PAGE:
He’s back — well, at least in my columns. He’s been daily on your other screens, I know, though we can pray that two or three years from now today’s junior high school students will wonder who he was. But at least for this month he’s back, having taken the art of offending to Olympic proportions.
The offense: explicitly asserting that a federal judge cannot be trusted to rule impartially because of his ancestry.
If you’re reading this years after the event, you can be pardoned for not remembering what is vivid to any American reading the newspapers or watching the evening news in June 2016. The Donald, we learned, doesn’t like Federal District Judge Gonzalo Curiel, who is handling two civil class actions brought against him by former “students” of “Trump University,” an unaccredited institute of lower learning that granted no degrees.
One suit essentially charges Trump and his organization with fraud; the other brands it a criminal racketeering scheme. Trump is unhappy about Judge Curiel’s refusal to grant summary judgment in the fraud case. Summary judgment depends on the nature of the dispute, not on the accuracy of the facts. To warrant summary judgment, the judge must determine that the parties agree on the facts — that is, that no factual dispute exists between them — and that they are arguing only over the meaning of the law. But in the fraud case — the summary judgment motion in the RICO case is still pending — Judge Curiel said that Trump and the former students vigorously disagreed about the extent of Trump’s involvement in recruiting the students and in promises made.
In early June, Trump attacked Judge Curiel for not withdrawing from the case because of his “Mexican heritage” and the “inherent conflict of interest” that necessarily exists, Trump claimed, because “I’m building a wall.” Earlier, Trump called the judge “a hater of Donald Trump” and “a disgrace” who should “be ashamed of himself,” and he has warned darkly that the federal judiciary “ought to look into Judge Curiel.”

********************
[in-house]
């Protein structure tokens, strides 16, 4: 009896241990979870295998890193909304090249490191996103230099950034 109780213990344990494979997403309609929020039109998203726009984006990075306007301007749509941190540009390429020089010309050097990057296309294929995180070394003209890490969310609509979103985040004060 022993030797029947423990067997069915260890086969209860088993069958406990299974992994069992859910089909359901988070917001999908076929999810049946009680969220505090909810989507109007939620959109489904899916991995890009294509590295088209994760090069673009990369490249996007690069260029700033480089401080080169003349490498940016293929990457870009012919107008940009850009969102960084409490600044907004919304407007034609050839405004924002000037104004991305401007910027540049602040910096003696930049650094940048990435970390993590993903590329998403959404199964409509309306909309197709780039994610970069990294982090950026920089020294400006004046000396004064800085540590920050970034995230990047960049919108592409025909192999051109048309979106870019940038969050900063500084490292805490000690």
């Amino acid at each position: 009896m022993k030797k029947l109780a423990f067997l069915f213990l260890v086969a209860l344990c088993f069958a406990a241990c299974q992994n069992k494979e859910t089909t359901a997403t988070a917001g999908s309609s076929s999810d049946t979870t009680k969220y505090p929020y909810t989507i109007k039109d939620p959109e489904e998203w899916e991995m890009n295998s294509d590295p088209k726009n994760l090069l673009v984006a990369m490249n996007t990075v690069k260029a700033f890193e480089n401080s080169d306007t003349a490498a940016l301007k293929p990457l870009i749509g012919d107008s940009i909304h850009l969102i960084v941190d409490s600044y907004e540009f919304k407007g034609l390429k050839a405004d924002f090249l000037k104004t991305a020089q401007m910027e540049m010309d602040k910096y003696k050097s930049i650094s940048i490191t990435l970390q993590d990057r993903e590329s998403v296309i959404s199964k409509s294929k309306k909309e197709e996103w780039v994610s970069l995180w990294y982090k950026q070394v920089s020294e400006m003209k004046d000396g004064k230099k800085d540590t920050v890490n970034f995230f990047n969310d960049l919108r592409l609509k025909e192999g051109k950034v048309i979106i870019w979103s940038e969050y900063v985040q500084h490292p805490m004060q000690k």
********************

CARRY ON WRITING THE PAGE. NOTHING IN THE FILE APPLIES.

Now it turns out that Judge Curiel was born and raised in Indiana. His parents were Mexican immigrants. In Trump’s view, you are what your ancestors are and subject to attack if your ancestors might have disliked a non-mainstream candidate like Trump because he took a dim view of the country from which you emigrated. Follow Trump’s logic and no one is fit to judge him. Except, I guess, American voters.
Runner up: Parting from (short) tradition, I name a runner-up for this month, one Leslie Rasmussen, a 20-year old friend of Brock Turner, the former Stanford student who was convicted in March of a 2015 sexual assault on an unconscious woman. Much has been made this month of the lenient sentence imposed by Judge Aaron Persky: six months (instead of six years, as prosecutors had sought) in a case that caught the nation’s attention because of the powerful statement the victim addressed to Turner in court. Runner-up Rasmussen is a childhood pal of Turner’s. His offensive statement came in a letter to the judge: “Where do we draw the line and stop worrying about being politically correct every second of the day and see that rape on campuses isn’t always because people are rapists?” Take that, Judge! Take that, America! If it hadn’t been “politically correct,” you certainly wouldn’t have been labeling my friend here a rapist, and sentencing him and all. I mean, just because he sexually assaulted her. Yep, it’s all the fault of that PC culture (oh yeah, and alcohol).